Is Faster Always Better?

nsca cw speaking Last month I gave a presentation in Las Vegas for the National Strength and Conditioning Association (NSCA). My topic focused on ways to increase motor unit recruitment.
It’s a subject I’ve written extensively about over the years, and in those articles and books I’ve placed a large emphasis on increasing acceleration during the concentric (muscle shortening) phase to enhance the number of motor units you recruit.
However, there’s much more to motor unit recruitment than just lifting faster. I’ll use the Turkish Get-up (TGU) as an example – an exercise that beautifully challenges full-body strength.
Assuming you’ve tried the TGU, you know it’s difficult to perform explosively. Indeed, to maintain perfect form you need to move with a slow, deliberate pace and concentrate on joint stability as you transition between each phase of the movement. This is especially true as you work to, and beyond, a 32 kilogram kettlebell.
Could you increase motor unit recruitment if you tried to perform the TGU more explosively? Possibly, but it’s not worth the effort. Certain strength exercises that require full-body strength in complex movement patterns are better performed slowly, even if you could move faster. Pavel refers to the TGU as the ultimate slow grind strength exercise. I completely agree, and that’s why it’s part of all my athletes training programs.
Now, you might not consider a TGU to be a massive muscle builder. But a heavy deadlift certainly is, and it’s a perfect example of a slow grind move that quickly builds plenty of muscle.
And sometimes, no movement at all is best for building muscle. I’m referring here to isometric holds. It’s clear that gymnasts who perform the rings event have incredible upper body muscle development – better than any other natural athlete on earth, if you ask me. Yet, they virtually never move explosively. In fact, a rings routine consists of isometric holds paired with slow, deliberate transition moves in between.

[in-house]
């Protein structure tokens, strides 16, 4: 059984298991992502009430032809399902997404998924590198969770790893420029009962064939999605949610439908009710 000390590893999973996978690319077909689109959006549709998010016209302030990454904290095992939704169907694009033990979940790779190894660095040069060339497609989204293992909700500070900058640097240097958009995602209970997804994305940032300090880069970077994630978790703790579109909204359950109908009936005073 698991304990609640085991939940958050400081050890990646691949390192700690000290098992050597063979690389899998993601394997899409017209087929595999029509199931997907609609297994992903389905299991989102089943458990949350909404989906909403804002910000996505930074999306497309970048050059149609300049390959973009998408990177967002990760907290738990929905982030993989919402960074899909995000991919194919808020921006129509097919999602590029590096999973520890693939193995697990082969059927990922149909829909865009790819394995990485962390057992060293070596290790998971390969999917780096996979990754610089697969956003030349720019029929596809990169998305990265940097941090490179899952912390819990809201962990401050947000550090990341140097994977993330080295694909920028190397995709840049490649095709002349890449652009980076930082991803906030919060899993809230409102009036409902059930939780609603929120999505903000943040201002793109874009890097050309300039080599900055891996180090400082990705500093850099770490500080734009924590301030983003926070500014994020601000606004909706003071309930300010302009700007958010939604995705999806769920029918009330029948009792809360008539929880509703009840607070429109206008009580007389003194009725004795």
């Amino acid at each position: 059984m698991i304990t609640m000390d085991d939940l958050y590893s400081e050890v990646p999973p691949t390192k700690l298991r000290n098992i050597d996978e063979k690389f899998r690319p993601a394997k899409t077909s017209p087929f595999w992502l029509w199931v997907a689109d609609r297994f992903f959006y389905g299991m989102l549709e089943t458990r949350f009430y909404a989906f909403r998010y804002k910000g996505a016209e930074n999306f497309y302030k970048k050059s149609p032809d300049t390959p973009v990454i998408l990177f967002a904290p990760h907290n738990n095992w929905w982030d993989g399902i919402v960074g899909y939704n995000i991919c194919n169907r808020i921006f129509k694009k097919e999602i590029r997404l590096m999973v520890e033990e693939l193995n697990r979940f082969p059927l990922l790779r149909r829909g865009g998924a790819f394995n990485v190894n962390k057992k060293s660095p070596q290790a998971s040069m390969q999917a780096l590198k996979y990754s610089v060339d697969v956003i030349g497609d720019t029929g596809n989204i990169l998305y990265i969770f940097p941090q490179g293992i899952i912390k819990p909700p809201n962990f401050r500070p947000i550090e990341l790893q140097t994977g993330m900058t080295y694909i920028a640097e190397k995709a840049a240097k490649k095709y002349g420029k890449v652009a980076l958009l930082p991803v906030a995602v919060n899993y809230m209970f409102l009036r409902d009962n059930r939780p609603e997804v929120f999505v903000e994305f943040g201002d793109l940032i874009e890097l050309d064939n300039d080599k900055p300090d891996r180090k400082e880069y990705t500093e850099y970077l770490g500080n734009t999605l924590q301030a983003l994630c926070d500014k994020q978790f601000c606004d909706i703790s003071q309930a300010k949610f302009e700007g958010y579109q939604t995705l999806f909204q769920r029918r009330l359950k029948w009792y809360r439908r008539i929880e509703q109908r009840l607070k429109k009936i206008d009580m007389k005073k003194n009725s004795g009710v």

I’ve spent a considerable amount of time hanging from rings over the last few years. So I can state with utmost certainty that it takes more muscle and strength to perform a perfect muscle-up slowly. An explosive muscle-up relies heavily on momentum. As momentum goes up, muscle tension and motor unit recruitment go down.
Now, if we take momentum out of the equation and focus on traditional strength exercises with free weights and cables, it’s usually better to perform the concentric phase as explosively as possible. This philosophy forms the foundation of the programs in my book, Huge in a Hurry.
However, as you incorporate less traditional moves into your programs – exercises such as the TGU with a kettlebell or an iron cross hold on the rings – it’s important to understand that faster isn’t always better. In those cases, developing the highest levels of muscle tension possible is the goal. And that usually requires you to slow your pace.
So for complete muscle and strength development in athletes, I incorporate three categories of movements into their programs: explosive, slow grind, and high-tension isometrics. Here are a few of my favorite examples from each category:
Explosive: kettlebell swing, one-arm row, push press, and hang power snatch.
Slow grind: TGU, heavy deadlift, Nordic hamstring, and one-arm push-up.
High-tension isometrics: iron cross, maltese, handstand from rings, and one-arm hang from a pull-up bar or rings.
Stay Focused,